The insurance industry over the years has been the source of many of the statistical methods we have come to know and love (if you are in the hate category, you might want to just skip on by this). It is the ultimate exercise in probability, regardless of what is being insured, and indeed, many of the common statistics that you learned as a first year undergraduate were invented as the result of asking a simple question – if we insure this person or thing against damage, what is the risk that we will have to pay out?

For many years now, insurance agencies and underwriters have relied on data to make decisions on who to insure, and for what levels. This is known as actuarial science which is really the original commercial application of data science.  Insurance exists to cover risk, whether that is for the property itself, or the people inside those properties. You know that a certain percentage of your underwritten policies will result in claims, and the question then becomes how much you should charge to underwrite each policy in order to ensure that your total claims are less than your total premiums.

With AGS data, insurance companies have access to a large variety of geo-referenced risk attributes that can aid in the risk assessment for homes or businesses based on location.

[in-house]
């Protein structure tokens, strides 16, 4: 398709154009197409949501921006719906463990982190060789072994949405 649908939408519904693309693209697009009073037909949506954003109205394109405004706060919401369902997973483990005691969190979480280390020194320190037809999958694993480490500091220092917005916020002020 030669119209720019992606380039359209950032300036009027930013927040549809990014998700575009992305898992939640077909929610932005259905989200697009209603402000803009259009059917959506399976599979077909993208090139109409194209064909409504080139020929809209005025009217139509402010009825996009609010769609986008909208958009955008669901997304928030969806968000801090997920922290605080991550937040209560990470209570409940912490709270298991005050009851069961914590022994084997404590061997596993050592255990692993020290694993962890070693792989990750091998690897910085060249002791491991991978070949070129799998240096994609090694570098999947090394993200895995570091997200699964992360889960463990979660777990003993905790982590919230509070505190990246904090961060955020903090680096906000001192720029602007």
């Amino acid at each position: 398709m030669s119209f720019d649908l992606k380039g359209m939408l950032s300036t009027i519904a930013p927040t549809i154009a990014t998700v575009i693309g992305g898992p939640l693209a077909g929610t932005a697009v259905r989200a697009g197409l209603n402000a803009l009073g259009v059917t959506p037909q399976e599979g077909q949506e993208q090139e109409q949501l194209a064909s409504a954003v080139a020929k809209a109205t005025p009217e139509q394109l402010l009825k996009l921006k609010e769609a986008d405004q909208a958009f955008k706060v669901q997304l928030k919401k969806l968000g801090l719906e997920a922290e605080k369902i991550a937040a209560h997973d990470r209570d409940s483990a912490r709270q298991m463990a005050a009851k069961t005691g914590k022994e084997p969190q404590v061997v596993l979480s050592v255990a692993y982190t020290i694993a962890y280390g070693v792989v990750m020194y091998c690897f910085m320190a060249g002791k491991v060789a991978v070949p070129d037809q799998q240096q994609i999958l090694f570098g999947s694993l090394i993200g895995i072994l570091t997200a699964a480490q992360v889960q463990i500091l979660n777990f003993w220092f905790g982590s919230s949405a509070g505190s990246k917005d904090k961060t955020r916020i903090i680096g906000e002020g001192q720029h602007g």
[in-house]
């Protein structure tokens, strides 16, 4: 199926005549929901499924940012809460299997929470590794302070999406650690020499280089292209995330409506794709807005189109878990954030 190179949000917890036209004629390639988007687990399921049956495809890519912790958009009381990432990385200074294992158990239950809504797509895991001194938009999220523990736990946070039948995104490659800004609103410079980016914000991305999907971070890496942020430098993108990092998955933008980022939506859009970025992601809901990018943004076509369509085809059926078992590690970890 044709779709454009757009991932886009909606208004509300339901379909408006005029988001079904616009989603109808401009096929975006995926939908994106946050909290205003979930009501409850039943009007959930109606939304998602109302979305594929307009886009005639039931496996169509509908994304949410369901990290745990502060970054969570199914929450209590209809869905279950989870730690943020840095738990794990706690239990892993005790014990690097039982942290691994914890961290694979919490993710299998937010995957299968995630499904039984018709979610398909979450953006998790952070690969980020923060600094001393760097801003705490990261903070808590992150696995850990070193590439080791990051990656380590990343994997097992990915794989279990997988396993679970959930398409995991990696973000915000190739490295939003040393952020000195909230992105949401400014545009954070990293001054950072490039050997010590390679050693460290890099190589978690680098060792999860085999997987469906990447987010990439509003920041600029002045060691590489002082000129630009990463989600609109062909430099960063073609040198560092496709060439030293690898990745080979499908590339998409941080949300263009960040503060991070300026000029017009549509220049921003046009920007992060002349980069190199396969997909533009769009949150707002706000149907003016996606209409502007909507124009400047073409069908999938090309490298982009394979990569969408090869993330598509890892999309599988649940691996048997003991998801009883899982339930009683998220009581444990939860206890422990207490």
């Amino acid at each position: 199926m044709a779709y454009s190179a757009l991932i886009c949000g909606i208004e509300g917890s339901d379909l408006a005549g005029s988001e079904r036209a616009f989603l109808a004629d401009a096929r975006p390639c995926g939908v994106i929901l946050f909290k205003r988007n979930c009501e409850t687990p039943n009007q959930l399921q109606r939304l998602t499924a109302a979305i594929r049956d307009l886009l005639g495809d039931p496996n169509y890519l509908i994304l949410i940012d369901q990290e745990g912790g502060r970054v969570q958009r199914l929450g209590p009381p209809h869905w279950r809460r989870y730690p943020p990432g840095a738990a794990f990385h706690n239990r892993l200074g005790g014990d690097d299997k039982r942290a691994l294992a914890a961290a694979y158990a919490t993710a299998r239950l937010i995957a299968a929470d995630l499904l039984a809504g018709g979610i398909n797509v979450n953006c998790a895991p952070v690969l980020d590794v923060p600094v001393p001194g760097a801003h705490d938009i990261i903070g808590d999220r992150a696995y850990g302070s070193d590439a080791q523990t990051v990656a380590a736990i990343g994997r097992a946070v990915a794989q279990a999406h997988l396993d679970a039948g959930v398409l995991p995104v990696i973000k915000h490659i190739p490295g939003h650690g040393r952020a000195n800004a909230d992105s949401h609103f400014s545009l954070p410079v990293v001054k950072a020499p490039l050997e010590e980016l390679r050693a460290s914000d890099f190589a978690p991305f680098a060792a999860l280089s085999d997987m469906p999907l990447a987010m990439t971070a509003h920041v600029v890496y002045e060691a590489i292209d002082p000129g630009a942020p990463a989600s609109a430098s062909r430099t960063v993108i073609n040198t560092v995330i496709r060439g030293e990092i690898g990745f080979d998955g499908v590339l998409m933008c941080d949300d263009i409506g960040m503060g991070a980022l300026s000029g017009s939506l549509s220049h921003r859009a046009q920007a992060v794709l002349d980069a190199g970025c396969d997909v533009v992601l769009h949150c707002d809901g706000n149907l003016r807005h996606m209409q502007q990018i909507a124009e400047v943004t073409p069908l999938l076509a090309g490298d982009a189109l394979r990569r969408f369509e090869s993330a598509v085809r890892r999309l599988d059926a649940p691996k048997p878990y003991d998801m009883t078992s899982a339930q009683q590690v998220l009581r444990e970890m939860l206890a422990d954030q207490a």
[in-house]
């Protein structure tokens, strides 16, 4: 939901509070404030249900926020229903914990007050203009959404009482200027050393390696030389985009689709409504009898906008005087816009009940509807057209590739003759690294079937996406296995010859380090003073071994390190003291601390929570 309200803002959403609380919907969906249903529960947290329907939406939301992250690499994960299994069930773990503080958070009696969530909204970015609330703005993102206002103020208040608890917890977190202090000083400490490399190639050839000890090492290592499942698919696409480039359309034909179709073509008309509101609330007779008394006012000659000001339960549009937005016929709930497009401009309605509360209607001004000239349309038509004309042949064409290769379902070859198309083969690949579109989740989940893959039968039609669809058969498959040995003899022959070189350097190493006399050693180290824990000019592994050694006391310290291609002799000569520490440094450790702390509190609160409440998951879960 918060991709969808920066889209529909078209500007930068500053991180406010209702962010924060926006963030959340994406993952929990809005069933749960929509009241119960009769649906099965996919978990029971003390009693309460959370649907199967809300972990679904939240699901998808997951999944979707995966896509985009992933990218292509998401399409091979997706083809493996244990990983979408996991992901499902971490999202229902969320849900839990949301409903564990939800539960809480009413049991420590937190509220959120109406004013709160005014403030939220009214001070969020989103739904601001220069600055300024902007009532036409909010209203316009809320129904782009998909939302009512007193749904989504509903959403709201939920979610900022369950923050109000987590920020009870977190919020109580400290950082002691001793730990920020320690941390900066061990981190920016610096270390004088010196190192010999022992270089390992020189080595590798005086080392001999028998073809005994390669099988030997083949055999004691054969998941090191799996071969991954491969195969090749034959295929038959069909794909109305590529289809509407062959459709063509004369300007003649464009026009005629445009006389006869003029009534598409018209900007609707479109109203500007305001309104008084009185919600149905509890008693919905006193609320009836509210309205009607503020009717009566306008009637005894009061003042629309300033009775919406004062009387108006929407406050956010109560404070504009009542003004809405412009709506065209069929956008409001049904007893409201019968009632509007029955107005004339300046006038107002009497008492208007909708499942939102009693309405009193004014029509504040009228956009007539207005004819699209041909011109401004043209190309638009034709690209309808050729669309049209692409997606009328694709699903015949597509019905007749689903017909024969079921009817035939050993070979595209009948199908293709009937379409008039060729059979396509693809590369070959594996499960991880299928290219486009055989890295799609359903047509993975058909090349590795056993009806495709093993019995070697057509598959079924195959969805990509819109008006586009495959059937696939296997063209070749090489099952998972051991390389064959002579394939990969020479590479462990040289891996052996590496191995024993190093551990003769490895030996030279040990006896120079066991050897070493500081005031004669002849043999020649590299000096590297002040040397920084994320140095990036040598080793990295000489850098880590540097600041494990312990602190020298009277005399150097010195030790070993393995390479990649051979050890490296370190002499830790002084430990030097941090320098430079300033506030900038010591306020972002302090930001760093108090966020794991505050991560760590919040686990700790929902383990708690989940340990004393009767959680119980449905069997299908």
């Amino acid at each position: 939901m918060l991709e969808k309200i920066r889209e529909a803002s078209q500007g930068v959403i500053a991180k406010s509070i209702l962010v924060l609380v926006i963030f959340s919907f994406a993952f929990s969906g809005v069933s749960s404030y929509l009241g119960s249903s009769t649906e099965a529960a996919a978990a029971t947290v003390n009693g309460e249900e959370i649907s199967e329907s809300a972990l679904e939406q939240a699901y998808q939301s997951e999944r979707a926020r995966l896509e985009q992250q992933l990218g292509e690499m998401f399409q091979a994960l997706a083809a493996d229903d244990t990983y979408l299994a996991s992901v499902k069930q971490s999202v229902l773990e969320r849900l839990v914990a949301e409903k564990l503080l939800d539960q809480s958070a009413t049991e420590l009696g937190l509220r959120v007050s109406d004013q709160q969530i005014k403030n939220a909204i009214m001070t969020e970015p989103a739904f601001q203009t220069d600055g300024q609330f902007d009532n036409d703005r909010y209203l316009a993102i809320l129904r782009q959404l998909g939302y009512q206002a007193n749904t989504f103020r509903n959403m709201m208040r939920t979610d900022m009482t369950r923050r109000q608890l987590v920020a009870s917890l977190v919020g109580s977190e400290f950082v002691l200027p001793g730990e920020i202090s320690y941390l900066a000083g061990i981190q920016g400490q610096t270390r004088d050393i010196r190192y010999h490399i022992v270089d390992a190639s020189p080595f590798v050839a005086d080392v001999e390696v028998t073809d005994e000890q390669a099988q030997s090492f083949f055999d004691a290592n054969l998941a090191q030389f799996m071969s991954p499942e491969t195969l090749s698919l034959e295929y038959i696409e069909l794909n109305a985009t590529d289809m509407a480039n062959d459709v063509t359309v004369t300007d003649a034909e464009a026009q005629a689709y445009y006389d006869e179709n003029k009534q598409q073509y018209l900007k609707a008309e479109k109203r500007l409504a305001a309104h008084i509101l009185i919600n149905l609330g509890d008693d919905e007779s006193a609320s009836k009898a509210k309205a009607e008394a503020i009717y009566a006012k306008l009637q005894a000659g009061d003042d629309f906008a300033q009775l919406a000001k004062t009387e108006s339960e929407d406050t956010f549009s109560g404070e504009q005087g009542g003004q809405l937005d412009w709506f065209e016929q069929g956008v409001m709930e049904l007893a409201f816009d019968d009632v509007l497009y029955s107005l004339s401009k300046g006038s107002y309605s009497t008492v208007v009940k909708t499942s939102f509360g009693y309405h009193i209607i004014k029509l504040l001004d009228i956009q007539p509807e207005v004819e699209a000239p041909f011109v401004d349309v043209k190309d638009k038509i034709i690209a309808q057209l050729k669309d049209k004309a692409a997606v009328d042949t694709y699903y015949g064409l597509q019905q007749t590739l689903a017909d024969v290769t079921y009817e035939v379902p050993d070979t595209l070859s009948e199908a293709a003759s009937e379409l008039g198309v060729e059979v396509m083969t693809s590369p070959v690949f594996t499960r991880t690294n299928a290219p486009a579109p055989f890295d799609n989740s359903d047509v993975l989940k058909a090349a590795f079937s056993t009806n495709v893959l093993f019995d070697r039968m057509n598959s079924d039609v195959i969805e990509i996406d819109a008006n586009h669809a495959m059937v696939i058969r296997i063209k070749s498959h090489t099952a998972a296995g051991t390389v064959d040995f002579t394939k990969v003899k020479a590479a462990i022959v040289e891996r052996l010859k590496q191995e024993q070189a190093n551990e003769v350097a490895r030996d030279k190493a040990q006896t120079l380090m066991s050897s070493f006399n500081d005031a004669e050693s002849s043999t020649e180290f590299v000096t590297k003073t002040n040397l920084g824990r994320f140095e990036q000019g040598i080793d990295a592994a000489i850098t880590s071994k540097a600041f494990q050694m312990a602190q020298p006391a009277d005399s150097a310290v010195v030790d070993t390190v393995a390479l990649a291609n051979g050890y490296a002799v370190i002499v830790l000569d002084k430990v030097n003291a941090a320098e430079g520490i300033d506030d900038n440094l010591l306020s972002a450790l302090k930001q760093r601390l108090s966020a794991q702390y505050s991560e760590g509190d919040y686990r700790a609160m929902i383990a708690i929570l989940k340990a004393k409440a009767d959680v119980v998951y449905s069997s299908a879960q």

The AGS CrimeRisk data provides a highly accurate view of the relative risk of specific crime types for any geographic area down to the census block. For commercial properties in high-risk areas, an underwriter may require the property owner to provide enhanced security measures before agreeing to insure the property, may charge a higher premium, or may forego insuring it altogether.

Weather hazards are also an important aspect of risk assessment, as annual claims for wind, hail, tornadoes, and hurricanes can be enormous. Each of these risk elements is available for every neighborhood nationwide and have served as an important component of the underwriting process for many firms over the past two decades.

With the 2020B release of AGS data, we have introduced another valuable risk element – wildfire.  Wildfires are an annual event in much of the western and southern United States, and as population densities have increased over the years, so has the damage caused to human structures by them. The wildfire risk assessment is finely tuned to that critical “urban-wildland” interface where the city meets the forest or grasslands. It is here that the combination of heat, drought, and winds do the most damage. Local variations in this risk are substantial, often going from extreme to minimal within a few miles – so incorporating this risk into an underwriting model requires a fine geographic resolution.

Actuary science and its practitioners really were the first commercial data scientists and most of us use the fruits of their labors in sample statistics without even knowing it. We are happy to return the favor with data.